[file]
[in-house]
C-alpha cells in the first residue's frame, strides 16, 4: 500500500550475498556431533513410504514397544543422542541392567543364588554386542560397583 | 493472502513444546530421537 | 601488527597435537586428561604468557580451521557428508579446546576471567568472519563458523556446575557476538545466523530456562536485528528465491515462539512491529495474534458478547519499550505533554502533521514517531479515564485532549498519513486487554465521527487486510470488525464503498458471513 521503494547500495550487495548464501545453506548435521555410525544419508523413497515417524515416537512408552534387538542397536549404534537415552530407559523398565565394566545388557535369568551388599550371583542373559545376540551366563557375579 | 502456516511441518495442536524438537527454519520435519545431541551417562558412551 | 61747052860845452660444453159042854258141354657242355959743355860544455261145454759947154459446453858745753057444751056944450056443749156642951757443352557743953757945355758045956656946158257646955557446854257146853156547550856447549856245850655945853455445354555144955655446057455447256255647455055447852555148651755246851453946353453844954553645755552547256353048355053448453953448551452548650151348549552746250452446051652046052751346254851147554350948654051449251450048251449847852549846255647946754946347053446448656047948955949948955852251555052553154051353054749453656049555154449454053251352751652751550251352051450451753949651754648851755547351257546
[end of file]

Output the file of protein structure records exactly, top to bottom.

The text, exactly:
[in-house]
C-alpha cells in the first residue's frame, strides 16, 4: 500500500550475498556431533513410504514397544543422542541392567543364588554386542560397583 | 493472502513444546530421537 | 601488527597435537586428561604468557580451521557428508579446546576471567568472519563458523556446575557476538545466523530456562536485528528465491515462539512491529495474534458478547519499550505533554502533521514517531479515564485532549498519513486487554465521527487486510470488525464503498458471513 521503494547500495550487495548464501545453506548435521555410525544419508523413497515417524515416537512408552534387538542397536549404534537415552530407559523398565565394566545388557535369568551388599550371583542373559545376540551366563557375579 | 502456516511441518495442536524438537527454519520435519545431541551417562558412551 | 61747052860845452660444453159042854258141354657242355959743355860544455261145454759947154459446453858745753057444751056944450056443749156642951757443352557743953757945355758045956656946158257646955557446854257146853156547550856447549856245850655945853455445354555144955655446057455447256255647455055447852555148651755246851453946353453844954553645755552547256353048355053448453953448551452548650151348549552746250452446051652046052751346254851147554350948654051449251450048251449847852549846255647946754946347053446448656047948955949948955852251555052553154051353054749453656049555154449454053251352751652751550251352051450451753949651754648851755547351257546